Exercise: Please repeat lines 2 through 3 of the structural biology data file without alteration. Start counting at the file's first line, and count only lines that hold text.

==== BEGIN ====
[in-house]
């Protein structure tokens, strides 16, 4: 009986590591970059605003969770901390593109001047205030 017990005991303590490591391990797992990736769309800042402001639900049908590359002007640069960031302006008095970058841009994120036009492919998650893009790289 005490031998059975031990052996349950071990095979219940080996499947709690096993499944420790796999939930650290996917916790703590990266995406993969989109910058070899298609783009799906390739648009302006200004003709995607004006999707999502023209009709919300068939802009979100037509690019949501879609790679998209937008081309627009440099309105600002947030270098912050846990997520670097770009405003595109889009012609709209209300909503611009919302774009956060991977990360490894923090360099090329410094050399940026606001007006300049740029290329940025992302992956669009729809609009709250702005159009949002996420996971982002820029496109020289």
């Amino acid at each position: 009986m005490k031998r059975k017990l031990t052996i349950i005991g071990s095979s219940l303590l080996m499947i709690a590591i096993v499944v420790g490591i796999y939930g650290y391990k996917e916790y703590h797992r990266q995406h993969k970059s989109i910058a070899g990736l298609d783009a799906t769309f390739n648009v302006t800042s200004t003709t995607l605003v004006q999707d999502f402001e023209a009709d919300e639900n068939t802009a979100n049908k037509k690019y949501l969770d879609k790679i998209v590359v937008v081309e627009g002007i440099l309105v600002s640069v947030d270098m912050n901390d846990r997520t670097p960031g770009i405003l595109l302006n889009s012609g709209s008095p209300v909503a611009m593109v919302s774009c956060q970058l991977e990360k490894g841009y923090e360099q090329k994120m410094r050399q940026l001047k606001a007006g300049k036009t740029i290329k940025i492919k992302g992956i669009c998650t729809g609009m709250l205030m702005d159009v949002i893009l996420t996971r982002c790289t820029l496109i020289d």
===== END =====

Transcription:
């Protein structure tokens, strides 16, 4: 009986590591970059605003969770901390593109001047205030 017990005991303590490591391990797992990736769309800042402001639900049908590359002007640069960031302006008095970058841009994120036009492919998650893009790289 005490031998059975031990052996349950071990095979219940080996499947709690096993499944420790796999939930650290996917916790703590990266995406993969989109910058070899298609783009799906390739648009302006200004003709995607004006999707999502023209009709919300068939802009979100037509690019949501879609790679998209937008081309627009440099309105600002947030270098912050846990997520670097770009405003595109889009012609709209209300909503611009919302774009956060991977990360490894923090360099090329410094050399940026606001007006300049740029290329940025992302992956669009729809609009709250702005159009949002996420996971982002820029496109020289």
């Amino acid at each position: 009986m005490k031998r059975k017990l031990t052996i349950i005991g071990s095979s219940l303590l080996m499947i709690a590591i096993v499944v420790g490591i796999y939930g650290y391990k996917e916790y703590h797992r990266q995406h993969k970059s989109i910058a070899g990736l298609d783009a799906t769309f390739n648009v302006t800042s200004t003709t995607l605003v004006q999707d999502f402001e023209a009709d919300e639900n068939t802009a979100n049908k037509k690019y949501l969770d879609k790679i998209v590359v937008v081309e627009g002007i440099l309105v600002s640069v947030d270098m912050n901390d846990r997520t670097p960031g770009i405003l595109l302006n889009s012609g709209s008095p209300v909503a611009m593109v919302s774009c956060q970058l991977e990360k490894g841009y923090e360099q090329k994120m410094r050399q940026l001047k606001a007006g300049k036009t740029i290329k940025i492919k992302g992956i669009c998650t729809g609009m709250l205030m702005d159009v949002i893009l996420t996971r982002c790289t820029l496109i020289d």